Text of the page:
A History of Algeria
Algeria is a paradox that seems inaccessible in ways that its immediate neighbours Morocco, and until recently, Tunisia are not, but which is also deeply attached to 20th century European history. It was a base for the French Resistance during the Second World War, then the setting for A Savage War of Peace, Alistair Horne’s classic account of Algeria’s decade-long and ultimately successful war of independence against French colonial rule in the 1950s.
To coincide with Algeria’s 55th anniversary of independence, James McDougall has rightly concluded that puncturing some of the stereotypes surrounding Algeria’s complex history is overdue.
The human cost of the 1950s war has now been overlaid by the Black Decade of the 1990s, another 10-year struggle of inexplicably intense brutality, which has left the next generation of Algerians in a quandary about their own identity and place in history.
At once an intensely proud people and, as McDougall illustrates in his History, an extremely resilient one over a long period, contemporary Algerians seem almost condemned to define themselves by the wounds of a history not fully digested since the French conquest of 1830.
McDougall takes issue with this, along with the academic communities who have imposed their own conflict studies constructions on modern Algerian society, which is considerably less dominated by the ‘strong state’ than often assumed. Algerian society, he argues has been ‘continuously characterized’ by ‘an extraordinary degree of social energy’ in contrast to the ‘poussière d’hommes’ (dust of men) of the 19th-century French governor-general Jules Cambon’s cliché.
The commentary columns of a still vibrant francophone press in Algeria attest to this, and are often blackly humorous. The bitingly satirical cartoon is an Algerian staple, along with some renowned stand-up comedians. More serious self-reflections lament the lack of social justice and political accountability accompanying more than half a century of independent rule, along with the poverty of Algerians’ understanding of their own history and the importance of their much-neglected cultural icons. In a piece written to mark the 55th anniversary in July 2017, Benyahia El Houcine concludes that ‘a people without culture is a people without history.’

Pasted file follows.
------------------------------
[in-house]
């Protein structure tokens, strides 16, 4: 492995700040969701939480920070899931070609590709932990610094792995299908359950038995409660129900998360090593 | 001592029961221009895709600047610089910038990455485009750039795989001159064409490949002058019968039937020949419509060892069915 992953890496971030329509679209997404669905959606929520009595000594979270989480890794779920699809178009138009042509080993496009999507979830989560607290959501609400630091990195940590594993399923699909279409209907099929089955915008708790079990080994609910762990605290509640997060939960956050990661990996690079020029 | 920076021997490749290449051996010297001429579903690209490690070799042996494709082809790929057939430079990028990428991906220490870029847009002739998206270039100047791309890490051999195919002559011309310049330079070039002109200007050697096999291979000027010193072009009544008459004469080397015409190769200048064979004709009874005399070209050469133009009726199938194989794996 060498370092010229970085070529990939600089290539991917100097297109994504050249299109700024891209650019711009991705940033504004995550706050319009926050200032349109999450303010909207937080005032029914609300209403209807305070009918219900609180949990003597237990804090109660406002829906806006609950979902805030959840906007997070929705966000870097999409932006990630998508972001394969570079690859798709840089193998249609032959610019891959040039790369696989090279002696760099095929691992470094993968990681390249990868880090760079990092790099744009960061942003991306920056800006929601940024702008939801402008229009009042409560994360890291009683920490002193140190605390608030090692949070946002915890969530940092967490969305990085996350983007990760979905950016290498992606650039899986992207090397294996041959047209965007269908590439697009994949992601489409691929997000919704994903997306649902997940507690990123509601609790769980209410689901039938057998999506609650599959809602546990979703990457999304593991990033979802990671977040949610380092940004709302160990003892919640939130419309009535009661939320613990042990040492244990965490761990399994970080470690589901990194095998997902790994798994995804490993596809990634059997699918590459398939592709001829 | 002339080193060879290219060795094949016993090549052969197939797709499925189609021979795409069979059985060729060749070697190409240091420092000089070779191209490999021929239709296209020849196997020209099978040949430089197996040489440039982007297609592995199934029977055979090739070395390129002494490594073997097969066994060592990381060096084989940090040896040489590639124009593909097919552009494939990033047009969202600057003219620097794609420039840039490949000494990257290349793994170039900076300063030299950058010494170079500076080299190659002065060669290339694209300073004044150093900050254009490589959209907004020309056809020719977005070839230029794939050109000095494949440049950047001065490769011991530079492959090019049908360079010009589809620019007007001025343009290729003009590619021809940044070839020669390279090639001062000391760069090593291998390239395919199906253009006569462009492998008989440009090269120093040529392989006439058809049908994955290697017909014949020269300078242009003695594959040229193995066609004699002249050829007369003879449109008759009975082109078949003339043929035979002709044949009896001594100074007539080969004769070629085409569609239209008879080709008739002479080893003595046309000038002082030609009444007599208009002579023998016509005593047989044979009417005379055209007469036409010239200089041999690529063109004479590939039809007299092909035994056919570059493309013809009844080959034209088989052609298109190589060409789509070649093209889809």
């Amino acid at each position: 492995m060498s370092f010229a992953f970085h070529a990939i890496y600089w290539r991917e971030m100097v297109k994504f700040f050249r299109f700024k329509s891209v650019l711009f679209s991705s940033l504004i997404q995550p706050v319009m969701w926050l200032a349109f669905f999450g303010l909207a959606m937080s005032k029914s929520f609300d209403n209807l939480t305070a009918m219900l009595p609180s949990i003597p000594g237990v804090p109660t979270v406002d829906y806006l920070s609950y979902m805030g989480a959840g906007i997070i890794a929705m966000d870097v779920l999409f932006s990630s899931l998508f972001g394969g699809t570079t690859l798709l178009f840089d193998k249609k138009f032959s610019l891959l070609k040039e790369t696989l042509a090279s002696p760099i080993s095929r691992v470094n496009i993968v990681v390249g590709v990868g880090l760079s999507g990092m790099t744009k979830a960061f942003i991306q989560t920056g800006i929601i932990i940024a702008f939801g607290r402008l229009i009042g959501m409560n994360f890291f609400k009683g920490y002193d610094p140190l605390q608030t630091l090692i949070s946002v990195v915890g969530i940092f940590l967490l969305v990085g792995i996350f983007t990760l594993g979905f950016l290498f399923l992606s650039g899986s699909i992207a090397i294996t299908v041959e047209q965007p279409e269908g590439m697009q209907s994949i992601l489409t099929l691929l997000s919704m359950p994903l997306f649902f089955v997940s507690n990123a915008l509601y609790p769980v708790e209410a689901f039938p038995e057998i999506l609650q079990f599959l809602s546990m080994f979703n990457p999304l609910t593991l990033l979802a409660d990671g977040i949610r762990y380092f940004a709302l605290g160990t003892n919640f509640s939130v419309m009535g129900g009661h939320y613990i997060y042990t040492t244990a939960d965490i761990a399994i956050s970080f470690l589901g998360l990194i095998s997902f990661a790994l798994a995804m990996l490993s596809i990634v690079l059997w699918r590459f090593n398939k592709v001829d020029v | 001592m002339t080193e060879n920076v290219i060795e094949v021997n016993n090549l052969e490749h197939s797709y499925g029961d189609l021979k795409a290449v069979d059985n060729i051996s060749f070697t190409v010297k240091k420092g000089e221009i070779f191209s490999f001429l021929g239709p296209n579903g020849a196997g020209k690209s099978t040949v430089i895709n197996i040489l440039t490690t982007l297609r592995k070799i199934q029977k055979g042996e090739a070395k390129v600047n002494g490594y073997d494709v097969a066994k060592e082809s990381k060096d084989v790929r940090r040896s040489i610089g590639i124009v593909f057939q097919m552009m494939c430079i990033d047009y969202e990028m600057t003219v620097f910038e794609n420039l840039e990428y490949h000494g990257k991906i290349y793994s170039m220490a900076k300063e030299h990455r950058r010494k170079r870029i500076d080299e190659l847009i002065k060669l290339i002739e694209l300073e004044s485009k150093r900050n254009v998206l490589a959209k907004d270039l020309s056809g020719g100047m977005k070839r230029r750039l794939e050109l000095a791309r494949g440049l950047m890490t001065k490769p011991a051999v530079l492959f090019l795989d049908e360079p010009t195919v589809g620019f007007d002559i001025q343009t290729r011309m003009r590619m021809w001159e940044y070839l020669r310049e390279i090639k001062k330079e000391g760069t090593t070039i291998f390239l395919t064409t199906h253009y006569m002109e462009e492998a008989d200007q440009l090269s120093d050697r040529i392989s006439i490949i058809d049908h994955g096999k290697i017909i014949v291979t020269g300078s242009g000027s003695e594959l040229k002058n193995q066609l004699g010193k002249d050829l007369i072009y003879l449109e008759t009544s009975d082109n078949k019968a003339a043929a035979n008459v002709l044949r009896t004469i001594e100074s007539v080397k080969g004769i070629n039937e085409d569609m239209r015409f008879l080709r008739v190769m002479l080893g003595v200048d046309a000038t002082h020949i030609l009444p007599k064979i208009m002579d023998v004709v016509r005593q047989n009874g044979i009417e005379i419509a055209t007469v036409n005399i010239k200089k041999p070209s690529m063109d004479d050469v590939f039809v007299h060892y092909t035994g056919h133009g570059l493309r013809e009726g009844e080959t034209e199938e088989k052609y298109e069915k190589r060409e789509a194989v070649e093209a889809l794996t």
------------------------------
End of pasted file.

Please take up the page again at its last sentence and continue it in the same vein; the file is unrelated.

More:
There was a time when the best insights into the diversity of Algerian society and culture came from French scholars, such as the sociologist Pierre Bourdieu, or an earlier generation of colonial officials-turned-modern historians, of the ilk of Jacques Berque, or academics such as Charles-André Julien and Charles-Robert Ageron. But there was always the problem of the colonial language and its ill-fitting concepts that alternately captured and repelled Algerians themselves.
Despite half-hearted attempts over the past 55 years to educate all Algerians to think, speak and write in modern standard Arabic, the country’s dialect reflects the interplay of all of its rich linguistic past, with French − and Ottoman-era Turkish and Spanish − vocabulary adapted and inserted into Arabic grammatical constructions, along with Algeria’s still very live group of Berber languages. These all add zest to what often sounds like argumentative invective when spoken, only to soften when sung in the lyrics of contemporary singers such as Amel Zen, as well as providing satirists with the linguistic word-play that underpins their wry humour.
Written Algerian, however, works badly as a vehicle for capturing the past, which does not bode well for Algerians’ own historiography. This suffered firstly from a lack of historians in the immediate post-colonial era, then the loss of the best historians and researchers − Mohammed Arkoun and Ali Merad among them − to European and American universities.
Those who remained have faced political and economic constraints when accessing archives and getting published, as well as the lack of objectivity that dominate accounts of the 1990s. The ‘possibility of writing a satisfactory history of what happened in Algeria in the mid-1990s remains slim 20 years later’ according to McDougall, ‘because in the context of a fundamentally unresolved conflict, the tools necessary to the indispensable criticism of the sources are lacking’.
McDougall’s reference to the Ottoman period and ‘ecologies’ of pre-colonial Algeria as a necessary precursor to understanding the formation of Algeria’s modern state ultimately gives way to the ‘meat’ of the topic which is to chart the trajectory of the interactions between state and society since the arrival of the French in 1830.
His analysis of an era that has been well chewed over elsewhere benefits from being in English, bringing with it an analytical distance that French accounts have struggled to sustain, as well as completing the modern history that has not been written with an Afterword on developments in 2015-16.
More young Algerians are learning English as a means of communicating with the rest of the world online, and of acquiring a distance from the intense subjectivity of their own, admittedly dramatic, history.
If this reading of the social underpinnings of an otherwise intensely state-dominated history inspires a new generation to think again about what unites them in the midst of their diversity, then this immensely readable book will have done more than fill in a very wide gap in the market for a history that Algeria deserves.